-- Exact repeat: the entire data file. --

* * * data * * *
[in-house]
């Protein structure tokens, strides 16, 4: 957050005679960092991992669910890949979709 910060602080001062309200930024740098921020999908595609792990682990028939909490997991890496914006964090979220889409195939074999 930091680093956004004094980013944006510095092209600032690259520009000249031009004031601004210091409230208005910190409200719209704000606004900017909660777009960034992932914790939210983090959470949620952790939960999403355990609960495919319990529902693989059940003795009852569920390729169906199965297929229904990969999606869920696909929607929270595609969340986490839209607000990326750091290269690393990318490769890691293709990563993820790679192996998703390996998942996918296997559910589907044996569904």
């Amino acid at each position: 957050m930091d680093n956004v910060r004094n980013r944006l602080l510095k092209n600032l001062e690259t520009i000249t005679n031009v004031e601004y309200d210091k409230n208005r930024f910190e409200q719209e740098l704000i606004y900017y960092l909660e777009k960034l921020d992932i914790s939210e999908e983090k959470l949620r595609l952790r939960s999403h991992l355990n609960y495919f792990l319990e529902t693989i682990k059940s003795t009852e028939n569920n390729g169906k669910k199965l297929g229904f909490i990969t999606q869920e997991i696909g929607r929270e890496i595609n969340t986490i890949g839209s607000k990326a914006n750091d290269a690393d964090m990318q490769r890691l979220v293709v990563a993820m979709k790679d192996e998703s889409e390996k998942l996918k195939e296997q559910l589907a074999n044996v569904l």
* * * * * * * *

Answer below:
[in-house]
């Protein structure tokens, strides 16, 4: 957050005679960092991992669910890949979709 910060602080001062309200930024740098921020999908595609792990682990028939909490997991890496914006964090979220889409195939074999 930091680093956004004094980013944006510095092209600032690259520009000249031009004031601004210091409230208005910190409200719209704000606004900017909660777009960034992932914790939210983090959470949620952790939960999403355990609960495919319990529902693989059940003795009852569920390729169906199965297929229904990969999606869920696909929607929270595609969340986490839209607000990326750091290269690393990318490769890691293709990563993820790679192996998703390996998942996918296997559910589907044996569904």
């Amino acid at each position: 957050m930091d680093n956004v910060r004094n980013r944006l602080l510095k092209n600032l001062e690259t520009i000249t005679n031009v004031e601004y309200d210091k409230n208005r930024f910190e409200q719209e740098l704000i606004y900017y960092l909660e777009k960034l921020d992932i914790s939210e999908e983090k959470l949620r595609l952790r939960s999403h991992l355990n609960y495919f792990l319990e529902t693989i682990k059940s003795t009852e028939n569920n390729g169906k669910k199965l297929g229904f909490i990969t999606q869920e997991i696909g929607r929270e890496i595609n969340t986490i890949g839209s607000k990326a914006n750091d290269a690393d964090m990318q490769r890691l979220v293709v990563a993820m979709k790679d192996e998703s889409e390996k998942l996918k195939e296997q559910l589907a074999n044996v569904l």